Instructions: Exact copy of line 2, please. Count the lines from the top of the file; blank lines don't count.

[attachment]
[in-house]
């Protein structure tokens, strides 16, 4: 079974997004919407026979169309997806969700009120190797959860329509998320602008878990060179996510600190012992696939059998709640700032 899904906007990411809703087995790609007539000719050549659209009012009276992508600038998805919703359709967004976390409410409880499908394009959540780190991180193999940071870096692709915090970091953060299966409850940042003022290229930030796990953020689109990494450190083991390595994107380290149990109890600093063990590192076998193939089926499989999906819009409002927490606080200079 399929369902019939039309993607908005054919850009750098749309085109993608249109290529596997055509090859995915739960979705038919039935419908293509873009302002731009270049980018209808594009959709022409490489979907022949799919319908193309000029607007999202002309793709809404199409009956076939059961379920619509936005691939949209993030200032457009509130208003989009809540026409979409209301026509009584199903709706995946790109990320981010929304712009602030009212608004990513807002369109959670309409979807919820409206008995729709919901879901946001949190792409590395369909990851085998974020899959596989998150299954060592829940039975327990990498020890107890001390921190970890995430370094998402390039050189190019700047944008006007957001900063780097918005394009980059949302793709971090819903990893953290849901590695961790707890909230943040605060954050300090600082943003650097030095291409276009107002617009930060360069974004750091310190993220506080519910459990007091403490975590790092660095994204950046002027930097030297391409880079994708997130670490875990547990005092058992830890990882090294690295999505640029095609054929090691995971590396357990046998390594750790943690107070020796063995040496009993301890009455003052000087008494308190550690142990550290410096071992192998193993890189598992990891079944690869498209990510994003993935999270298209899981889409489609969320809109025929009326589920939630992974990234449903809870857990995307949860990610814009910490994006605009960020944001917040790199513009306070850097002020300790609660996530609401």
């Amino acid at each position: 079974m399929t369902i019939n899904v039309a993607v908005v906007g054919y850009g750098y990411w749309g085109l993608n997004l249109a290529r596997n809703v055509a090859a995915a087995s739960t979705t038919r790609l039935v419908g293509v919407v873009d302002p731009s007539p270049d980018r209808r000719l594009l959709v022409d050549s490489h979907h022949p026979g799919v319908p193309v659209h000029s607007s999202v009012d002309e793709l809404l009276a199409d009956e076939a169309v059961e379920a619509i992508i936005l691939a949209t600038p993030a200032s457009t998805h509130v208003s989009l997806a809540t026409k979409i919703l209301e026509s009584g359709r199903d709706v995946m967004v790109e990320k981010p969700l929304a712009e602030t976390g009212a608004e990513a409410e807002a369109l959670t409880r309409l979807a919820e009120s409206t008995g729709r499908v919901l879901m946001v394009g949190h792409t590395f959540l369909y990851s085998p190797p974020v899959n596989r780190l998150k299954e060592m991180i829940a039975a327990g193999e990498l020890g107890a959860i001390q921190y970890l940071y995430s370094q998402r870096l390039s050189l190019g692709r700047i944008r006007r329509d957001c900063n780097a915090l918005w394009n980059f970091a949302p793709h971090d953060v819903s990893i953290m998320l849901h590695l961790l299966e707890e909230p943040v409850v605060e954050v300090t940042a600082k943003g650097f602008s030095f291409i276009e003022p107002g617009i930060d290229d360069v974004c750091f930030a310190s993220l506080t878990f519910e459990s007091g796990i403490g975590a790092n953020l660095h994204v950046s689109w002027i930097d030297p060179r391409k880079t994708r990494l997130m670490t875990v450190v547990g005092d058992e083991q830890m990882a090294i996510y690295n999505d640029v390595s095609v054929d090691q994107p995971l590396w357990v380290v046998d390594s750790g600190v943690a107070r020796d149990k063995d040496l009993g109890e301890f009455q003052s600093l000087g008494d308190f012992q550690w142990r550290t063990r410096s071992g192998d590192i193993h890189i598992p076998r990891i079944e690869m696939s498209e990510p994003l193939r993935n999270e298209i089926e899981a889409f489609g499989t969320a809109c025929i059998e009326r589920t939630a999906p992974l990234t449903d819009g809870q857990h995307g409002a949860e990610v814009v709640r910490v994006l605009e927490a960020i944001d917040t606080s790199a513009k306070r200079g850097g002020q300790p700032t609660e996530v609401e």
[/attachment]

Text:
């Protein structure tokens, strides 16, 4: 079974997004919407026979169309997806969700009120190797959860329509998320602008878990060179996510600190012992696939059998709640700032 899904906007990411809703087995790609007539000719050549659209009012009276992508600038998805919703359709967004976390409410409880499908394009959540780190991180193999940071870096692709915090970091953060299966409850940042003022290229930030796990953020689109990494450190083991390595994107380290149990109890600093063990590192076998193939089926499989999906819009409002927490606080200079 399929369902019939039309993607908005054919850009750098749309085109993608249109290529596997055509090859995915739960979705038919039935419908293509873009302002731009270049980018209808594009959709022409490489979907022949799919319908193309000029607007999202002309793709809404199409009956076939059961379920619509936005691939949209993030200032457009509130208003989009809540026409979409209301026509009584199903709706995946790109990320981010929304712009602030009212608004990513807002369109959670309409979807919820409206008995729709919901879901946001949190792409590395369909990851085998974020899959596989998150299954060592829940039975327990990498020890107890001390921190970890995430370094998402390039050189190019700047944008006007957001900063780097918005394009980059949302793709971090819903990893953290849901590695961790707890909230943040605060954050300090600082943003650097030095291409276009107002617009930060360069974004750091310190993220506080519910459990007091403490975590790092660095994204950046002027930097030297391409880079994708997130670490875990547990005092058992830890990882090294690295999505640029095609054929090691995971590396357990046998390594750790943690107070020796063995040496009993301890009455003052000087008494308190550690142990550290410096071992192998193993890189598992990891079944690869498209990510994003993935999270298209899981889409489609969320809109025929009326589920939630992974990234449903809870857990995307949860990610814009910490994006605009960020944001917040790199513009306070850097002020300790609660996530609401």